≪Organizer Abstract≫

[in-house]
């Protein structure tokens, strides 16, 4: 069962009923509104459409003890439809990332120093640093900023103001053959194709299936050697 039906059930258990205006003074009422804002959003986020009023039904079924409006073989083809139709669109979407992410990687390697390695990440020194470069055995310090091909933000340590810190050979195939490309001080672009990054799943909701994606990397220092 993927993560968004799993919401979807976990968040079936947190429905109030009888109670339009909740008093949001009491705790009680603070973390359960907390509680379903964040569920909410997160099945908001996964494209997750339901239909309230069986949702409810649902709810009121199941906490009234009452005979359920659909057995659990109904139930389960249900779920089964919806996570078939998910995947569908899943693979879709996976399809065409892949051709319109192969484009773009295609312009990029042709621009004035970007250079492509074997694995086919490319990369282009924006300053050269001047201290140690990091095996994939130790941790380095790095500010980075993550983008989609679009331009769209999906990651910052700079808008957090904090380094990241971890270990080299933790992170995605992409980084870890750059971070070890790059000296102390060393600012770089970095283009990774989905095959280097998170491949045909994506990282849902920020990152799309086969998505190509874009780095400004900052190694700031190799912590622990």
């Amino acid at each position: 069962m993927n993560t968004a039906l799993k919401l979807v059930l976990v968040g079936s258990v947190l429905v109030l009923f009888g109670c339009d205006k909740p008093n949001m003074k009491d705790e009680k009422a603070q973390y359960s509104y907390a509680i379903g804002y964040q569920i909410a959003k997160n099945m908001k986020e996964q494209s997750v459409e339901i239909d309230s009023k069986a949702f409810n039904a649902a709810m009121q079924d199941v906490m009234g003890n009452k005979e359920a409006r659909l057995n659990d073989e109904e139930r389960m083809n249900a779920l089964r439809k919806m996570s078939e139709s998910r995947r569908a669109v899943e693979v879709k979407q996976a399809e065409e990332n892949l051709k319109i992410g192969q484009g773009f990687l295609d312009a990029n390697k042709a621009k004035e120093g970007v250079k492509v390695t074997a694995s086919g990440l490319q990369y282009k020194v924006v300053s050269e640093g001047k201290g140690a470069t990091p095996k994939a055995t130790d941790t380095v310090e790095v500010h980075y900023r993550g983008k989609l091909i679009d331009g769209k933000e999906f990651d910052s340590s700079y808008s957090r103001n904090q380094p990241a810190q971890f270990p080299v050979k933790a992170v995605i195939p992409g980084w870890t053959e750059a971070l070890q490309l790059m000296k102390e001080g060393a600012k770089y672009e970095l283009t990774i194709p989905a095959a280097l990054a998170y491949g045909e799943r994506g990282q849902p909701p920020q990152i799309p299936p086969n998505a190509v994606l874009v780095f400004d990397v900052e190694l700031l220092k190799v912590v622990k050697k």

The temporal processing of events is of fundamental importance for humans and other animals in terms of determining temporal order, duration, rate, and rules of association in learning and memory. Interval timing in the secondes-to-minutes range is particularly relevant to temporal cognition and the corresponding effects of emotion and motivation. It is also influenced by the circadian light/dark cycle, with dopamine signaling as a link among circadian, reward, and timing systems. Recent behavioral approaches have used Pavlovian and instrumental conditioning procedures in order to investigate the functional significance of interval timing, whereas electrophysiological and optodgenetic approaches are being used to identify the neural mechanisms responsible for this behavior. The contributors to this symposium will present their lates findings in an attempt to integrate the functional and neural mechanisms of interval timing. Discussion among contributors and attendees will be encouraged following each presentation.
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